Q: What do you get if you take a big musical melting pot, throw in a huge chunk of Free and Bad Company, a bit of Led Zeppelin, a smattering of AC/CD riffage, some Deep Purple musical structure and top it all off with a great big dollop of Lynyrd Skynrd southern boogie.
A: Cry of Love’s debut album ‘Brother’.
That is the simplistic view anyway but what you should really have had was a group launching themselves into superstar status. Especially when you consider that in vocalist Kelly Holland they had probably the most gifted ‘new’ vocalist rock had seen for years. The phrasing and tone of Rodgers, the strut of Plant, the power of Gillan but with a huge chunk of uniqueness that gave him his own identity. Also they had a guitarist in the shape of Audley Freed who could combine the restrained sound of Kossoff, the no frills power of Mick Ralphs and the majesty of Blackmore, not to mention an obvious love of Hendrix. Add to this a rhythm section that recreates the Free ‘flat tyres on a muddy road’ sound and blends it with an undercurrent of Skynyrd like boogie and you have what is arguably the greatest debut album the rock world has ever seen.
The album itself is more like a greatest hits package than a debut. There aren’t many albums in the CD age that can genuinely claim to have no filler on them but this is most certainly one of them. Truth of the matter is it totally blew me away when I first heard it way back in 1994. At that time rock music was not exactly coming up with many new bands worth listening to in my opinion and I was making do with the bands of old and beginning my new love affair with the angst ridden female singer/songwriter. So how did Cry of Love come to my attention then you may be wondering, well as usual with me its a not so straightforward. Basically, Paul Rodgers was touring the UK to promote his Muddy Water Blues album and was playing two nights at the Kentish Town Forum in London. On the first of these nights there was a huge power cut and the gig was cancelled, but not until a huge amount of people had arrived and were firmly ensconsed in the pub around the corner. Needless to say, with that great British lets make the best out of a disaster attitude, party mode was soon in full swing. Ad hoc singalongs of Free and Bad Company songs soon rang out much to the amusement of locals and a good time was had by all. During a lull in the singing I got chatting to someone whose name I can’t recall and we began comparing musical opinion. He told me about Cry of Love and their similarlity to Free, the rest is history as they say.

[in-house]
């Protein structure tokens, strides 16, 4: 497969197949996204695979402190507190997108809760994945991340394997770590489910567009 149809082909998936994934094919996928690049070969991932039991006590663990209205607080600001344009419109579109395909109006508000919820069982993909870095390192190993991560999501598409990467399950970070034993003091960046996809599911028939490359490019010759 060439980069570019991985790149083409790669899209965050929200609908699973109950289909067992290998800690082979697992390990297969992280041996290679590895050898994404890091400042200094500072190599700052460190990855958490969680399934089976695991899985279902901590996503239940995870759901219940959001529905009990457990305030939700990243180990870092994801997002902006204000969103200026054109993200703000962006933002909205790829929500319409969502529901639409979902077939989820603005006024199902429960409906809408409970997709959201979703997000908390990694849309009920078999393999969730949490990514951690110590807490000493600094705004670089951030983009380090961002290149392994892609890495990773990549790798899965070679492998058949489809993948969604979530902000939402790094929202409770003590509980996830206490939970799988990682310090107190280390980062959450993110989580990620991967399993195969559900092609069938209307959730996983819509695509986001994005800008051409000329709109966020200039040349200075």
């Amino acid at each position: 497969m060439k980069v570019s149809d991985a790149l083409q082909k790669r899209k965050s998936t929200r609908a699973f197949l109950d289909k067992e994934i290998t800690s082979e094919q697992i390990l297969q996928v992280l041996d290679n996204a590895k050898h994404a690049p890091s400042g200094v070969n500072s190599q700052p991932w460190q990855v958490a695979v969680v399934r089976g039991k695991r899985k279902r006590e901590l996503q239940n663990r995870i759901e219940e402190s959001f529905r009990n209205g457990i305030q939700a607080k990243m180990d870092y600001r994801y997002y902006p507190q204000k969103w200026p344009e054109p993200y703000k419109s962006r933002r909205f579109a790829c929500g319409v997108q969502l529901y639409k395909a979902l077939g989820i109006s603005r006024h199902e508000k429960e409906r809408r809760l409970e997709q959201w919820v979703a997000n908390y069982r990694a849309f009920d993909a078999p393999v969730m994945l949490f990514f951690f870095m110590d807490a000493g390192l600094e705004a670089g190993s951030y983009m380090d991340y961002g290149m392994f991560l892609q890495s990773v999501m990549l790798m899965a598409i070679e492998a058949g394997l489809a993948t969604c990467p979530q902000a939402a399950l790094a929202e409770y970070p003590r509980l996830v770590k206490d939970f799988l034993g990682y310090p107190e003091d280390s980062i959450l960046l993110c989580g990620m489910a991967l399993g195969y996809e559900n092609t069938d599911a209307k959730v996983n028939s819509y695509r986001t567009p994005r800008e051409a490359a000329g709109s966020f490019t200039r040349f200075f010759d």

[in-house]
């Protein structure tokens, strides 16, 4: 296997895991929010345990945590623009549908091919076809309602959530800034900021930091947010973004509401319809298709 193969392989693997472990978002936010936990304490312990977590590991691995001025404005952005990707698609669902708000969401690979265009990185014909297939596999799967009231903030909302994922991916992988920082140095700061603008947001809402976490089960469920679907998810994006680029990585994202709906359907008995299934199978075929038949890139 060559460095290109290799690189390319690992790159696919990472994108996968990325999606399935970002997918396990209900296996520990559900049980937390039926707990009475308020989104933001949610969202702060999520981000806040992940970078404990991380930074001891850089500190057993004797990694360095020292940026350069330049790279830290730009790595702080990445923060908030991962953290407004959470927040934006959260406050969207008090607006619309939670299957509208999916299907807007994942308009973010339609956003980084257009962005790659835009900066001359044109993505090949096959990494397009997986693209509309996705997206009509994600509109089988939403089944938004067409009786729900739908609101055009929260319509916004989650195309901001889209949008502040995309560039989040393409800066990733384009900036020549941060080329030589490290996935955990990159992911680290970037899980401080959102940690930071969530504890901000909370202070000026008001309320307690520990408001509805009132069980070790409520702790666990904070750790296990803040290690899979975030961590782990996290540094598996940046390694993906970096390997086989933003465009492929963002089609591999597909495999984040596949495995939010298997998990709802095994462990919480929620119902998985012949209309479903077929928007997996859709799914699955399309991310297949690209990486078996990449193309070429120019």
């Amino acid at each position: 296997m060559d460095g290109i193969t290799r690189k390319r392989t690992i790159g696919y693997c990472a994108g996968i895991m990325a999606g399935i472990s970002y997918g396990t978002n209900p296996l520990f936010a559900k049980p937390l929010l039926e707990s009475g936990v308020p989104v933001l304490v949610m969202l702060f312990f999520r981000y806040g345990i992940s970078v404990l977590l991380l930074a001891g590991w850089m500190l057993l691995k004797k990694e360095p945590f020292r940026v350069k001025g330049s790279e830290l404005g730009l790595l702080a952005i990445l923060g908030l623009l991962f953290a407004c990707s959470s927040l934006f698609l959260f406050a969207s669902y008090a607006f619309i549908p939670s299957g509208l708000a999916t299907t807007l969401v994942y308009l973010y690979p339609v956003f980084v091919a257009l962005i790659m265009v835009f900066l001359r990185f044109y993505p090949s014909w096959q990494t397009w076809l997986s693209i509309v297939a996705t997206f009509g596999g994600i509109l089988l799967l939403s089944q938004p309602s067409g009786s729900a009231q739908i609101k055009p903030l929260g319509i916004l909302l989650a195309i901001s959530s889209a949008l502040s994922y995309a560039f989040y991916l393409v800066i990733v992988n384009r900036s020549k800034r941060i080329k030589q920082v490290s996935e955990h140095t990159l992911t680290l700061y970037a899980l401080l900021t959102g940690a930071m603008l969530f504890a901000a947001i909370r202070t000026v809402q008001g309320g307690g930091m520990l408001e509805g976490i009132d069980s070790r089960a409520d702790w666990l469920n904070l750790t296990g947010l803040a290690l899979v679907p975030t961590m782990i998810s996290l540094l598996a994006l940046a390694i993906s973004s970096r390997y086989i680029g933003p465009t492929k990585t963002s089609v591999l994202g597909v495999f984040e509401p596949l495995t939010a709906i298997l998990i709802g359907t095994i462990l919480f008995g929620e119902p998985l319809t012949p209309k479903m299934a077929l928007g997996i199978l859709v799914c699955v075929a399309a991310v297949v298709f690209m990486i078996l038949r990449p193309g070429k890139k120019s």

I’m not going to do a track by track breakdown as it is all top quality stuff. But there is plenty of typical hard rocking radio friendly Bad Company and Lynyrd Skynyrd type tracks on there, most notably in the shape of ‘Highway Jones’, ‘Bad Thing’ and ‘Peace Pipe’. There is ‘Hand Me Down’ which is the closest any other band has come to sounding like Free in my opinion and then you have ‘Pretty As You Please’ and ‘Too Cold In The Winter’ which have guitar and solos that remind me of Blackmore circa Fireball era Deep Purple.
Quite why this album never jettisoned Cry of Love into superstardom is beyond me but I would guess the grunge filled airwaves of the time didn’t do any favours to a band who sounded like they were still in the early seventies. Saying that though ‘Bad Thing’ and ‘Peace Pipe’ hit number two and number one respectively on the US rock chart. Criminally Kelly Holland left the band before they recorded the follow up. As a result it was a huge disappointment to most and the band split soon after. Quite where Holland went I don’t know but if anyone can put me on to any of his later recordings (if there are any) I would be most interested to hear them. Guitarist Freed went on to join the Black Crowes.
If you like any of the bands or artists mentioned anywhere in this review you quite simply have to find a way to listen to this album. Whether you beg, borrow, steal or even illegally download it just make sure you don’t go to that great rock n roll party in the sky without having experienced it. It seriously is that good.
© Martin Leedham. Published on RYM December 2010